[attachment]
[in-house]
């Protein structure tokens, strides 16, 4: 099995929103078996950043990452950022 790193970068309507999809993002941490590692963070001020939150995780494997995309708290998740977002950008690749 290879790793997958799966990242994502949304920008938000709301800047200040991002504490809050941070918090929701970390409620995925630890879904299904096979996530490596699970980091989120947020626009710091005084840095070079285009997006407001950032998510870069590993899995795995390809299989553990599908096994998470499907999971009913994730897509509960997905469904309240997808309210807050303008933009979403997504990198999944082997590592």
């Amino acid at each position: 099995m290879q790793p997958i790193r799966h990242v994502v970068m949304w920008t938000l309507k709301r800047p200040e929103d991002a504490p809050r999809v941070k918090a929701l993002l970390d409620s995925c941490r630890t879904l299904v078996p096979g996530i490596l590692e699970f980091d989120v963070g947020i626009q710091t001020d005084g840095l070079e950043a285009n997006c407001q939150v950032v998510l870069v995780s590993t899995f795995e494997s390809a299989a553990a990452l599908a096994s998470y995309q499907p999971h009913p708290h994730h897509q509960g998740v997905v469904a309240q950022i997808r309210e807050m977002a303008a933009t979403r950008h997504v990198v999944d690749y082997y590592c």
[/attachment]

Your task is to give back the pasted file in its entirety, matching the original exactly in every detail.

[in-house]
């Protein structure tokens, strides 16, 4: 099995929103078996950043990452950022 790193970068309507999809993002941490590692963070001020939150995780494997995309708290998740977002950008690749 290879790793997958799966990242994502949304920008938000709301800047200040991002504490809050941070918090929701970390409620995925630890879904299904096979996530490596699970980091989120947020626009710091005084840095070079285009997006407001950032998510870069590993899995795995390809299989553990599908096994998470499907999971009913994730897509509960997905469904309240997808309210807050303008933009979403997504990198999944082997590592």
């Amino acid at each position: 099995m290879q790793p997958i790193r799966h990242v994502v970068m949304w920008t938000l309507k709301r800047p200040e929103d991002a504490p809050r999809v941070k918090a929701l993002l970390d409620s995925c941490r630890t879904l299904v078996p096979g996530i490596l590692e699970f980091d989120v963070g947020i626009q710091t001020d005084g840095l070079e950043a285009n997006c407001q939150v950032v998510l870069v995780s590993t899995f795995e494997s390809a299989a553990a990452l599908a096994s998470y995309q499907p999971h009913p708290h994730h897509q509960g998740v997905v469904a309240q950022i997808r309210e807050m977002a303008a933009t979403r950008h997504v990198v999944d690749y082997y590592c």